So, how did the housing situation get to be so bad? Pilar Lorenzana, deputy director of pro-affordable housing organization Silicon Valley At Home, stated that “There isn’t one single sector to blame and consequently there isn’t one single sector responsible for fixing it.” Personally, Olson feels like the crisis is “perpetuated by the fact that prices are designed for people who have a partner [and] as somebody who’s single, it’s really hard to find affordable housing.”
She believes that how society is structured has also played a role; the historical way of using railroads and freeways to divide societies has made “some areas really expensive to live in and other areas super under-resourced.”
Stephens agrees, and although he does not hold companies like Facebook in contempt, he believes that they have contributed to the changes he has observed in East Palo Alto and Hayward that have forced individuals like himself to “find somewhere cheaper to stay.” Olson agrees, stating that industry growth has made “housing really expensive for everyone that doesn’t work in tech.”
An interesting effect of the magnitude of growth in these sectors is increased wages, which allow tech workers to be financially competitive. For example, the average annual salary in the South Bay has increased to $124,000, up 4.2% from the previous year.
Development can be observed in the Central Valley as well. Stephens noted that along his commute he has seen numerous construction sites, warehouses being built to lease for tech companies such as Amazon and the delivery giant UPS. “If you’re on the 205 and you look over to the farmland that’s being bought off, you’ll see a whole lot of buildings, big warehouses and whatnot.”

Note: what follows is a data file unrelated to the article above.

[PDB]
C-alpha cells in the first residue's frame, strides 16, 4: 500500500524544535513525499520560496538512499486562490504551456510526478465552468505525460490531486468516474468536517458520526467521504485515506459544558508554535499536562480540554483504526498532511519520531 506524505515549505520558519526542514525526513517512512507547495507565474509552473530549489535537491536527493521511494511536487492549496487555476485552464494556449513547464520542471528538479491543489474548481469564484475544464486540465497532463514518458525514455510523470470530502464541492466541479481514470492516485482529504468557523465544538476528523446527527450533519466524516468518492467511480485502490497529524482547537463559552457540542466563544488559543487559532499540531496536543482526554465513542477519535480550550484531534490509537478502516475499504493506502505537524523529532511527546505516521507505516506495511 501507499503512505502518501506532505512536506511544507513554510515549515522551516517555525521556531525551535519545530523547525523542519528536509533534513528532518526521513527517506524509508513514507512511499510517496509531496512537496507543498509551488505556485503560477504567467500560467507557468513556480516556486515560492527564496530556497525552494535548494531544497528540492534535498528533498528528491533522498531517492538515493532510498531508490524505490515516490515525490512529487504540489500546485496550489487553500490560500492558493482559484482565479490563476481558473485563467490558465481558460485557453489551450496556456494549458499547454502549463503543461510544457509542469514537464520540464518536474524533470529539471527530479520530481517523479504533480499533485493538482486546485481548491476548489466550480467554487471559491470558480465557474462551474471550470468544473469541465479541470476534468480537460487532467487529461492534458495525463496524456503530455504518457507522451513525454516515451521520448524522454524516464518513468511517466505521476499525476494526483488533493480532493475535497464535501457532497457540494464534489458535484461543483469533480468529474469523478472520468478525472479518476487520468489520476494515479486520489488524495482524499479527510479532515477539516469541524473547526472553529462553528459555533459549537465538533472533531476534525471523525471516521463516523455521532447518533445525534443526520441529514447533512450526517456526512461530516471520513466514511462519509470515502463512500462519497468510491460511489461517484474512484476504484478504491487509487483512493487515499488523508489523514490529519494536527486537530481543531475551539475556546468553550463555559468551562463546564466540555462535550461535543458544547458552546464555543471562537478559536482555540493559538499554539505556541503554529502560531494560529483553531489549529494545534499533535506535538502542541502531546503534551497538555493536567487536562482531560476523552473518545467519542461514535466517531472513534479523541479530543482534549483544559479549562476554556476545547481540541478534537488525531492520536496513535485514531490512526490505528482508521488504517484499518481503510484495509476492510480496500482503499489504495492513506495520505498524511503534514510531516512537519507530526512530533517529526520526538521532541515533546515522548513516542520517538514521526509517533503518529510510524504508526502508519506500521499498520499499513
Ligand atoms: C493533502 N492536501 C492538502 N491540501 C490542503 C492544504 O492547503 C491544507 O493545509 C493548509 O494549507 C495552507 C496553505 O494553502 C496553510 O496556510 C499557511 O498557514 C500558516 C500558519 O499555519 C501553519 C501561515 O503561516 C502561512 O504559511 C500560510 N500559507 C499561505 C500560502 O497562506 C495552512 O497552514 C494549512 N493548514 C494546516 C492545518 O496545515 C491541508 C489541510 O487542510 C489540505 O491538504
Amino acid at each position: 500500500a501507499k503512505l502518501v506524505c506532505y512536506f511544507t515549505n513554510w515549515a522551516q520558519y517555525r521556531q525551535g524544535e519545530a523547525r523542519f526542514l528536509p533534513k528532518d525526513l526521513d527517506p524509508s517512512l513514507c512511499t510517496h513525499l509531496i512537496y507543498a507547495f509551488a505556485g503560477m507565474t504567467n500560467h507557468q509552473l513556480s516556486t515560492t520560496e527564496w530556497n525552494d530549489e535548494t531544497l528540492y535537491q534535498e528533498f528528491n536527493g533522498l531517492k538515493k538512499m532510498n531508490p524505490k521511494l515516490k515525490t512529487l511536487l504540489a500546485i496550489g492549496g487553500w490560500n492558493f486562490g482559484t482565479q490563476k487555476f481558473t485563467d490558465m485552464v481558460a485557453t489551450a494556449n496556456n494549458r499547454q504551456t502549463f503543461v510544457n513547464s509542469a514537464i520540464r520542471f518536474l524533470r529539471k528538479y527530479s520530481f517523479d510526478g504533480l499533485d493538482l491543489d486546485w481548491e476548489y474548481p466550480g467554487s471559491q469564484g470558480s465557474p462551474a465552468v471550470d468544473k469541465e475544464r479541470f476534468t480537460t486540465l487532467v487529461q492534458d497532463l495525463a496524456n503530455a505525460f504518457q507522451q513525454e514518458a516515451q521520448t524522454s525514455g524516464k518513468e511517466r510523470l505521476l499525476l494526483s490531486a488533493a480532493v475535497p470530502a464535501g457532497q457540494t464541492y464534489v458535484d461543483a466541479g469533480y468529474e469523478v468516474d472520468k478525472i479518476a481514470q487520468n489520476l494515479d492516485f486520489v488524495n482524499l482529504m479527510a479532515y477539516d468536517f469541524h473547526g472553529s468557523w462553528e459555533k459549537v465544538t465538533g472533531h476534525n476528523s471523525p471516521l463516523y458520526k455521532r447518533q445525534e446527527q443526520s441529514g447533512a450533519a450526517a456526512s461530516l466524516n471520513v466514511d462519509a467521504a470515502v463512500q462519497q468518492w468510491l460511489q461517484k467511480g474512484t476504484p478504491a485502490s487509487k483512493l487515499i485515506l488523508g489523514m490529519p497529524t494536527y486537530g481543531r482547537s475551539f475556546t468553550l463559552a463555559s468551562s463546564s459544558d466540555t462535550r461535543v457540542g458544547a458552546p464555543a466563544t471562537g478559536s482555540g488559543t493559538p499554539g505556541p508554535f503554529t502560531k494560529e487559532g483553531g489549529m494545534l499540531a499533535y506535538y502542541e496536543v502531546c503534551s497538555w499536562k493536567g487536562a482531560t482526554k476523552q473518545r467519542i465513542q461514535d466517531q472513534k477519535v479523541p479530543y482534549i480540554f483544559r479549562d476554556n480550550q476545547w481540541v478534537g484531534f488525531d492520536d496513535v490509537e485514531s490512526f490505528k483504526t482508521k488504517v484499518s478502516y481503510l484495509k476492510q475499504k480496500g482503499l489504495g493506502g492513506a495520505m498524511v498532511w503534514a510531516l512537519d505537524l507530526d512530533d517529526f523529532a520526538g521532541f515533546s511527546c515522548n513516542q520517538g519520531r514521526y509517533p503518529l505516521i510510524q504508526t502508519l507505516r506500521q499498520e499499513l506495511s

When asked about what could be done to help those affected, Olson stated that the first step should be raising awareness. She hopes this will reduce the stigma around those struggling for housing, namely that they aren’t working hard enough or making enough sacrifices to be able to afford the prices.
Unfortunately, although there are several new housing development projects in the Bay, the crisis will most likely intensify as tech industries continue to grow. According to a recent estimate, California needs construction of roughly 210,000 to 250,000 residential units a year to provide adequate housing — but is building closer to 110,000 annually. In 2017, Santa Clara and San Mateo counties together added about 47,000 jobs while permitting just 12,000 new residential units, according to the Silicon Valley Index, an annual report released by Joint Venture Silicon Valley’s Institute for Regional Studies.
Stephens plans on retiring in the coming years, and his wife will most likely follow suit. He described the toll that the crisis has taken on him and his wife — “this is how bad it got, we have done this for 18 years […] it don’t bother me, but my wife, it tears her up, tears her up so bad […] she wants me to get a trailer and put it on my truck so we can find somewhere down here to stay. Because she’s tired of it.”